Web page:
Guesthouse Told It Needs Official OK To Host CCHR Meeting

The Cambodian Center for Hu­man Rights is now without a location to hold a town-hall style meeting with residents of the threatened Boeng Kak lake area after authorities told a local guesthouse where the meeting was to be held that the gathering required official authorization.

Lake area guesthouse owner Hok Siphan said that he was not forced to call a halt to the meeting at his premises on July 12, but that commune officials had made it clear that such a gathering, even in the privacy of the building, needed approval from the Phnom Penh municipality.

“I run a business for profit, and I fear getting into trouble and losing my guesthouse,” Mr Siphan said by telephone on June 5. “I will not rent my guesthouse unless there is municipal permission granted to this organization.”

The CCHR meeting is being organized to discuss the concerns of the nearly 4,000 families who live around the Boeng Kak lake and are facing eviction after a deal was struck between the city and a firm owned by a CPP senator which in­volves filling in the massive lake, evicting many of the area’s current inhabitants and then building private retail and residential units that will then be sold privately.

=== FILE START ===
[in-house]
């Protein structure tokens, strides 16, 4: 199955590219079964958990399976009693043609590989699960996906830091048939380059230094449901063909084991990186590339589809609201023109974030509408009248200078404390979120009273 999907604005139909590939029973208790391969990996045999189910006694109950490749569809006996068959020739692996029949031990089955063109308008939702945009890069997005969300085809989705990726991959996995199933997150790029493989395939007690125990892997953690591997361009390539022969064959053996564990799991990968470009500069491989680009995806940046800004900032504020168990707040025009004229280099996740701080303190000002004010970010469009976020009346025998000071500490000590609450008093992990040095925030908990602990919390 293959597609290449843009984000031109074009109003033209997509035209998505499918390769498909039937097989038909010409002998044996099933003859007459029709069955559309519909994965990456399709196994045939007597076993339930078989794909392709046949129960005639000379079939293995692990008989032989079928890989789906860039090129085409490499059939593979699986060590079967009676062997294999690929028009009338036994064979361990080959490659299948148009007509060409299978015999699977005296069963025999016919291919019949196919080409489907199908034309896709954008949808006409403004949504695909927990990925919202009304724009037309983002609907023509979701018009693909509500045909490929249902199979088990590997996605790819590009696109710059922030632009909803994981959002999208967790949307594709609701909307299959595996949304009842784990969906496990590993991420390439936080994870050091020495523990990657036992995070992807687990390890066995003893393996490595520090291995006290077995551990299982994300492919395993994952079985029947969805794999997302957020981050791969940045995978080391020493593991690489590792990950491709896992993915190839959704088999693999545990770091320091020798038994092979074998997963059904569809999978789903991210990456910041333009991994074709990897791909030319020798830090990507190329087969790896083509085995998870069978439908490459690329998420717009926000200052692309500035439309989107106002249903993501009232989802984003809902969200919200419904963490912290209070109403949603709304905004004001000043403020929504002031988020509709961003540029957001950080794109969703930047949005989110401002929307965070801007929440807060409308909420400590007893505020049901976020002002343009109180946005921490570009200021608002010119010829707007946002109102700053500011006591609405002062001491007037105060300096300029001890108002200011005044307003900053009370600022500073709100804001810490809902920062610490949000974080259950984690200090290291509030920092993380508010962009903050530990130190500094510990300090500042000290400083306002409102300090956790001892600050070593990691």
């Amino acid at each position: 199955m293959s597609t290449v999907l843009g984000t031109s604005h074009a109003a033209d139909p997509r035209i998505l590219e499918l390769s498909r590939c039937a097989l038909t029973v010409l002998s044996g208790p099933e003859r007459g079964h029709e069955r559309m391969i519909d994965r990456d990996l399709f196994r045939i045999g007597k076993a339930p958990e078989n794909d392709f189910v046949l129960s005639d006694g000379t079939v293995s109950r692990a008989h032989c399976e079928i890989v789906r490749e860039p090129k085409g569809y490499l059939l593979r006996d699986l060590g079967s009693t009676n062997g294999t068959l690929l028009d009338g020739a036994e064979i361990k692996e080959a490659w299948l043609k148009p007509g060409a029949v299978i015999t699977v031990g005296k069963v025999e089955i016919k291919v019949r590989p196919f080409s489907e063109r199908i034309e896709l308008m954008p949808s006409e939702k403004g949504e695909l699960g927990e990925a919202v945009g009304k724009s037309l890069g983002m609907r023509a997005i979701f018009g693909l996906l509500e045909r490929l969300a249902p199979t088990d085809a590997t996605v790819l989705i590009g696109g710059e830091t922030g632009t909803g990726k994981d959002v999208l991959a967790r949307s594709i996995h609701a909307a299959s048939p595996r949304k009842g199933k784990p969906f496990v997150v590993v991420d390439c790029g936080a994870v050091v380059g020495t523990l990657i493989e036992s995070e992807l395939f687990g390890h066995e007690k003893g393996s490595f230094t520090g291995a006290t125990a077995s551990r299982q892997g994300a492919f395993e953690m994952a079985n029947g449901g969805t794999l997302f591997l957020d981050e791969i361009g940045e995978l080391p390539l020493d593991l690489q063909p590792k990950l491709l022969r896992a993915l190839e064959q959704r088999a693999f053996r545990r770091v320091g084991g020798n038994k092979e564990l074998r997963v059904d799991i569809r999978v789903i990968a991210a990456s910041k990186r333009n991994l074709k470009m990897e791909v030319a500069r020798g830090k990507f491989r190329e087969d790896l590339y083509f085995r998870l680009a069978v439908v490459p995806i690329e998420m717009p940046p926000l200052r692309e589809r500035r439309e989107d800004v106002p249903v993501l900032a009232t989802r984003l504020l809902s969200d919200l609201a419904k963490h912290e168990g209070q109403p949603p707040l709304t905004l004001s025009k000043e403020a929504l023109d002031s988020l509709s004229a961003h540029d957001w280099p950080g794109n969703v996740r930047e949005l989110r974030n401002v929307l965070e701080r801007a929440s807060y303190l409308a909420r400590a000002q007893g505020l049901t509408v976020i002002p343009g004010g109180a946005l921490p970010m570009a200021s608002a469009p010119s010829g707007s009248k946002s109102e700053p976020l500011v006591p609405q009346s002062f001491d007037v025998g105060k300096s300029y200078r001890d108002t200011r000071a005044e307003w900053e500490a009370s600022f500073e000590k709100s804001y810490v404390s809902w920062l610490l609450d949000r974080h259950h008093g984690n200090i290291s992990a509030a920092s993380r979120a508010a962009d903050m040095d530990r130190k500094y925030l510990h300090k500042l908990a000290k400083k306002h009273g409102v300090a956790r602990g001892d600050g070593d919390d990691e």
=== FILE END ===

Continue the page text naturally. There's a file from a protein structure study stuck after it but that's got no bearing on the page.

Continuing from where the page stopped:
Residents in the area say the mun­icipality has told them nothing of its plans for their future, and have launched a legal and information cam­paign in the hope that the government will revoke the controversial deal with the well-connected Shu­kaku firm.

Daun Penh district’s Srah Chak commune deputy chief In Saphan was unable to cite the law that re­quired private residents meeting have official approval. But she said that the human rights or­ganization must respect that un­identified law.

“I have no idea in other places wh­e­ther they require permission,” Ms Saphan said of her de­mand that the CCHR obtain mun­i­­cipal permission.

“CCHR is a big non-governmental organization; it must respect the law,” she continued, adding that authorities had not pressured the guesthouse to pull out of the event.

CCHR Project Coordinator Chhim Savuth said that the ban on the June 12 meeting was the second time his organization had to call off the event.

“I strongly believe that the owner of the guesthouse is under pressure and threats by officials from the village to upper levels,” Mr Savuth said when contacted by telephone on June 5.

A request to hold the meeting on May 20 inside the Boeng Kak mosque that was sent to Phnom Penh Governor Kep Chuktema three weeks before that date, was not replied to until the very day of the scheduled event, and then the response was vague, Mr Savuth added.

According to a copy of the May 20 response letter, the city governor replied to CCHR’s request stating that it “is better to seek permission from the mosque authorities first.”

“Because city hall responded too late, which is why we rescheduled the forum for this month instead,” Mr Savuth said.

“The repeated attempts to halt our forum proves that democracy in Cambodia is walking backwards…. We are not holding this forum for our organization’s interests,” he added.

Neither Mr Chuktema nor municipal Deputy Governor Mann Chhoeun could be reached for com­ment on June 5.




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